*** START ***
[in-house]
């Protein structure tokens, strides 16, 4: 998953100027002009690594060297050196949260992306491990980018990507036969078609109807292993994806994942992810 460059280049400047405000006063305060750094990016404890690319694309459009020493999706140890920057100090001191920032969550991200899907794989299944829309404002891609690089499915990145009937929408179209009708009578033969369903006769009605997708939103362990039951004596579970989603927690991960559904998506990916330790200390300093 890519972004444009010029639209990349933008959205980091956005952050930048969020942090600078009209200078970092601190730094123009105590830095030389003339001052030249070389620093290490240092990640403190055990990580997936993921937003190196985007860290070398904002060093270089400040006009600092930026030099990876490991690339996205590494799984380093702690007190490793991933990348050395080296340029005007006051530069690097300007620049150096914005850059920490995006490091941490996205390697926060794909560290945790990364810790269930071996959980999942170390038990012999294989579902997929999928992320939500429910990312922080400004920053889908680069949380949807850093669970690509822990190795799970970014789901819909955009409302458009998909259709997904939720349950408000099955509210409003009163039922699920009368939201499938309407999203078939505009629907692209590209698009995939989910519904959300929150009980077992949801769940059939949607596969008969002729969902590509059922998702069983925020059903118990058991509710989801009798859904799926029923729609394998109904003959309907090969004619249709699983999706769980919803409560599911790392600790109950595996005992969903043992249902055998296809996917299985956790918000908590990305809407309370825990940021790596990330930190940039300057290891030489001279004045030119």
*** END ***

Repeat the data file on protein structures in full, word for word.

[in-house]
């Protein structure tokens, strides 16, 4: 998953100027002009690594060297050196949260992306491990980018990507036969078609109807292993994806994942992810 460059280049400047405000006063305060750094990016404890690319694309459009020493999706140890920057100090001191920032969550991200899907794989299944829309404002891609690089499915990145009937929408179209009708009578033969369903006769009605997708939103362990039951004596579970989603927690991960559904998506990916330790200390300093 890519972004444009010029639209990349933008959205980091956005952050930048969020942090600078009209200078970092601190730094123009105590830095030389003339001052030249070389620093290490240092990640403190055990990580997936993921937003190196985007860290070398904002060093270089400040006009600092930026030099990876490991690339996205590494799984380093702690007190490793991933990348050395080296340029005007006051530069690097300007620049150096914005850059920490995006490091941490996205390697926060794909560290945790990364810790269930071996959980999942170390038990012999294989579902997929999928992320939500429910990312922080400004920053889908680069949380949807850093669970690509822990190795799970970014789901819909955009409302458009998909259709997904939720349950408000099955509210409003009163039922699920009368939201499938309407999203078939505009629907692209590209698009995939989910519904959300929150009980077992949801769940059939949607596969008969002729969902590509059922998702069983925020059903118990058991509710989801009798859904799926029923729609394998109904003959309907090969004619249709699983999706769980919803409560599911790392600790109950595996005992969903043992249902055998296809996917299985956790918000908590990305809407309370825990940021790596990330930190940039300057290891030489001279004045030119």